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{Excerpt} Michael Cohen, James March, and Johan Olsen9 have developed an influential, agent-based representation of organizational decision-making processes. They submit that organizations are—at least in part and part of the time—distinguished by three general properties: (i) problematic preferences, (ii) unclear technology, and (iii) fluid participation. Citing, “Although organizations can often be viewed conveniently as vehicles for solving well-defined problems or structures within which conflict is resolved through bargaining, they also provide sets of procedures through which participants arrive at an interpretation of what they are doing and what they have done while in the process of doing it. From this point of view, an organization is a collection of choices looking for problems, issues and feelings looking for decision situations in which they might be aired, solutions looking for issues to which they might be the answer, and decision makers looking for work.” Decision opportunities characterized by problematic preferences, unclear technology, and fluid participation, viz., ambiguous stimuli, generate three possible outcomes, each driven by the energy it requires within the confines of organizational structure. These outcomes, whose meaning changes over time, are resolution, oversight, and flight. Significantly, resolution of problems as a style for making decisions is not the most common; in its place, decision making by flight or oversight is the feature. Is it any wonder then that the relatively complicated intermeshing of elements does not enable organizations to resolve problems as often as their mandates demand?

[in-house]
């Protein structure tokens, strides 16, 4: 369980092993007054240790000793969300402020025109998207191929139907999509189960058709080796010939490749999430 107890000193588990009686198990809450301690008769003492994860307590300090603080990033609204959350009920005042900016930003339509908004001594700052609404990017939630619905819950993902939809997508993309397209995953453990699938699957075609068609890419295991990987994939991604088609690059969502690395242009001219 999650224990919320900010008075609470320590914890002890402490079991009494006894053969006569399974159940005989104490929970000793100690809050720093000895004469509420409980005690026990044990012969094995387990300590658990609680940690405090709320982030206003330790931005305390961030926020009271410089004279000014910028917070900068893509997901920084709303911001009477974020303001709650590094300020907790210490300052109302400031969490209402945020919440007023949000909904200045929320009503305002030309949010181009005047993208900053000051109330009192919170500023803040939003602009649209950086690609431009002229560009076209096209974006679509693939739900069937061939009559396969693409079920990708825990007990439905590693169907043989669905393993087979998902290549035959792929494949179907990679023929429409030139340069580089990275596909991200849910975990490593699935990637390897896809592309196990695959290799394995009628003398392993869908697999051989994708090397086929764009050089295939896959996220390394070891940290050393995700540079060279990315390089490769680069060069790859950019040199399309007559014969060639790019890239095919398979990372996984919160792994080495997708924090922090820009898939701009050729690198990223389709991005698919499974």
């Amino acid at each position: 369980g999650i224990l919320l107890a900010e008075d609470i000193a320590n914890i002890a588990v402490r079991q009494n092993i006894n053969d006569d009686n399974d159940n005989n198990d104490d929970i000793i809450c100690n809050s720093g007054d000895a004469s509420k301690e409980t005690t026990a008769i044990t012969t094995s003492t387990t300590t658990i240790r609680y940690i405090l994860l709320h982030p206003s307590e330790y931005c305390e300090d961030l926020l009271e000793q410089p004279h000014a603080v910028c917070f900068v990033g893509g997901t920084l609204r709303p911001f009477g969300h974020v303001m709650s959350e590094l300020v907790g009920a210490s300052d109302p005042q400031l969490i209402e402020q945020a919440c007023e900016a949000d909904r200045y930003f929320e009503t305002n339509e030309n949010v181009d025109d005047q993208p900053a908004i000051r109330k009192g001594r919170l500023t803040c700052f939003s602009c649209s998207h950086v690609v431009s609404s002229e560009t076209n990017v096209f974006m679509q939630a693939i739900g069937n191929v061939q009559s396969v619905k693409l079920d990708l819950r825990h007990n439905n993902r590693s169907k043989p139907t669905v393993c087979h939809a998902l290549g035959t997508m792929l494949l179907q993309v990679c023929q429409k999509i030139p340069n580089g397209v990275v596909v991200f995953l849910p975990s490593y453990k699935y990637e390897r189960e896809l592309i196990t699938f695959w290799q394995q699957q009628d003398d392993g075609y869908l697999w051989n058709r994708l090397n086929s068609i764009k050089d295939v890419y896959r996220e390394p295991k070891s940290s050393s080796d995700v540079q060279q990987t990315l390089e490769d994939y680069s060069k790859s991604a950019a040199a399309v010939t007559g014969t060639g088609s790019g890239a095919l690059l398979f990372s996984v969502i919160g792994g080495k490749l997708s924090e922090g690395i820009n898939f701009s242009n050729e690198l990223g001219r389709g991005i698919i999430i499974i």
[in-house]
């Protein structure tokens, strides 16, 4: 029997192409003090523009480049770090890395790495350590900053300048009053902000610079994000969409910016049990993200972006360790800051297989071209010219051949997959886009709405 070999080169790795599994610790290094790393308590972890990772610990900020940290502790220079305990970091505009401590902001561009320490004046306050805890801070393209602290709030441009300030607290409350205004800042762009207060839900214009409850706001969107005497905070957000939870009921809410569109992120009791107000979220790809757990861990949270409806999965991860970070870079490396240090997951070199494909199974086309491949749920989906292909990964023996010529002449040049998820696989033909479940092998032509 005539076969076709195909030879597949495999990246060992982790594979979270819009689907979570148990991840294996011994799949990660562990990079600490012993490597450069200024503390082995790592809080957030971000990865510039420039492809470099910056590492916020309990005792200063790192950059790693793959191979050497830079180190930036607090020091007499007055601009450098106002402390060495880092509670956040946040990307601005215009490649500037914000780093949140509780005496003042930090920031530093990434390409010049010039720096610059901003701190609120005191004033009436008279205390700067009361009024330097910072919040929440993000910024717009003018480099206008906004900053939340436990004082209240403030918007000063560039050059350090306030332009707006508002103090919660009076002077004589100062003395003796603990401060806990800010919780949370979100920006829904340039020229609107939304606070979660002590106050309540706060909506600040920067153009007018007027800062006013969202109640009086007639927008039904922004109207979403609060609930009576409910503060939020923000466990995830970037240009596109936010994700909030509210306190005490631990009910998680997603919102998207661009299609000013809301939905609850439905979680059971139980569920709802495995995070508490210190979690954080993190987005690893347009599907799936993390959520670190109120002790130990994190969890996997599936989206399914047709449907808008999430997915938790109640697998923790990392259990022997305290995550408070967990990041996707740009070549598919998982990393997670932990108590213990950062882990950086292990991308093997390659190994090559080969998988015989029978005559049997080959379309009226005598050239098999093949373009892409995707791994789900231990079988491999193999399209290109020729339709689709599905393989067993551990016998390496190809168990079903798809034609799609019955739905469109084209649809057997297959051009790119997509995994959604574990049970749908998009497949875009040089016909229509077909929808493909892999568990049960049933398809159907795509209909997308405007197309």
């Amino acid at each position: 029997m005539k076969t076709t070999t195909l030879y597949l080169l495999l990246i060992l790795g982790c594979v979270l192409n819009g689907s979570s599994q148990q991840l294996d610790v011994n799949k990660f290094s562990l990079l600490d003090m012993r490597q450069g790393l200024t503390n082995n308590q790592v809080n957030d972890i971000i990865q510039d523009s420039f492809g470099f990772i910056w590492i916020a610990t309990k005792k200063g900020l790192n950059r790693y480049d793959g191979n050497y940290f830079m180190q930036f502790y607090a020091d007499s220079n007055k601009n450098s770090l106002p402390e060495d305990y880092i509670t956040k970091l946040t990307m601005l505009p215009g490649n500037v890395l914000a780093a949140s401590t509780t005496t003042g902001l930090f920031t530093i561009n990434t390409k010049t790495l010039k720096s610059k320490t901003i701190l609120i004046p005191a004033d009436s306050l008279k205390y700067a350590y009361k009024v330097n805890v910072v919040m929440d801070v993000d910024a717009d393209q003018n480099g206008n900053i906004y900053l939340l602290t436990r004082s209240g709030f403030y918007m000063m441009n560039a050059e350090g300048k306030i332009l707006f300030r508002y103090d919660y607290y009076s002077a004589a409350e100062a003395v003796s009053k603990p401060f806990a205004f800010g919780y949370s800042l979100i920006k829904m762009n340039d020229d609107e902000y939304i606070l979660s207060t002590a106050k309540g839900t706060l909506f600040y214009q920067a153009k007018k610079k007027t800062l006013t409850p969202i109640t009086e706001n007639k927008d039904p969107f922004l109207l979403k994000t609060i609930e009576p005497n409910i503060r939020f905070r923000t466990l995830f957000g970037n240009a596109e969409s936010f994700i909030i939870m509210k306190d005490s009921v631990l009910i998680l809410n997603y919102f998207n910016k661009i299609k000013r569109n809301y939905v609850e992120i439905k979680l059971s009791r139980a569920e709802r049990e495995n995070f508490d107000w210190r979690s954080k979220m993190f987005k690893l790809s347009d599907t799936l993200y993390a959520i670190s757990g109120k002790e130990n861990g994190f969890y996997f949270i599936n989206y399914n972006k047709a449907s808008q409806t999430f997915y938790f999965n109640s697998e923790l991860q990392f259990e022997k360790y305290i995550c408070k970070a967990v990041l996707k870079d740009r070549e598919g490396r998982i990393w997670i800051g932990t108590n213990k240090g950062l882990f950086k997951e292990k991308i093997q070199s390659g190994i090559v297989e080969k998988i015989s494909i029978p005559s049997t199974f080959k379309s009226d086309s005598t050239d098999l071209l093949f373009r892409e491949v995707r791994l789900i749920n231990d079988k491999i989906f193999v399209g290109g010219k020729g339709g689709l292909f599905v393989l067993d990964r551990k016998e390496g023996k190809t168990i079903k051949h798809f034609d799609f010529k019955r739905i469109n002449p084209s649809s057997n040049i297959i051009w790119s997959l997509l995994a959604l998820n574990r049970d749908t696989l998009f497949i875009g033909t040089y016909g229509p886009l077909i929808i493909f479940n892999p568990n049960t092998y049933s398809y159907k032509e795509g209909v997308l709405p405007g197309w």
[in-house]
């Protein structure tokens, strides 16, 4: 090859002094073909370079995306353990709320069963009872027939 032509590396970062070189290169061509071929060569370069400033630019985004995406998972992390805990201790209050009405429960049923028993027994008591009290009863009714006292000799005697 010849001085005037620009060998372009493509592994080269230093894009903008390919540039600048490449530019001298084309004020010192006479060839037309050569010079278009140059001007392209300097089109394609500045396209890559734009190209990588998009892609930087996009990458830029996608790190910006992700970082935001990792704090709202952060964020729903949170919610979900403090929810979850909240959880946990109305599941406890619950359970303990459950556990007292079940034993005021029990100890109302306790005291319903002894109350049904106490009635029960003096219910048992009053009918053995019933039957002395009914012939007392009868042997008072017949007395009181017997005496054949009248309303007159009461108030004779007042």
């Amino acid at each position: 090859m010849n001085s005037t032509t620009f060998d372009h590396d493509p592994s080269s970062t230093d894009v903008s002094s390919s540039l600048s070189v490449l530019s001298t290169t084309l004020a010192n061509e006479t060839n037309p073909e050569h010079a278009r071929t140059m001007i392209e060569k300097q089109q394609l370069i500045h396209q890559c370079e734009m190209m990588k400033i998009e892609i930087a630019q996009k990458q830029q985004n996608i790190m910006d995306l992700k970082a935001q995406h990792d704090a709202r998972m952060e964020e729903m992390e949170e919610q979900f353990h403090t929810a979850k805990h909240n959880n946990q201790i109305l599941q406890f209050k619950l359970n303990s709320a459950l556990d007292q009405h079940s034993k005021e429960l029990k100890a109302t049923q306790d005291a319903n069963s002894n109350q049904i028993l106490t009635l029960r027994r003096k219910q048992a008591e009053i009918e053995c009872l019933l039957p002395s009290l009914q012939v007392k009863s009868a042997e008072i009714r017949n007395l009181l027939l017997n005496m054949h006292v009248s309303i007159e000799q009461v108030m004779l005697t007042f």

Suggested Citation

Serrat, O. (2010). Conflict in organizations. Washington, DC: Asian Development Bank.

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This article was first published by the Asian Development Bank (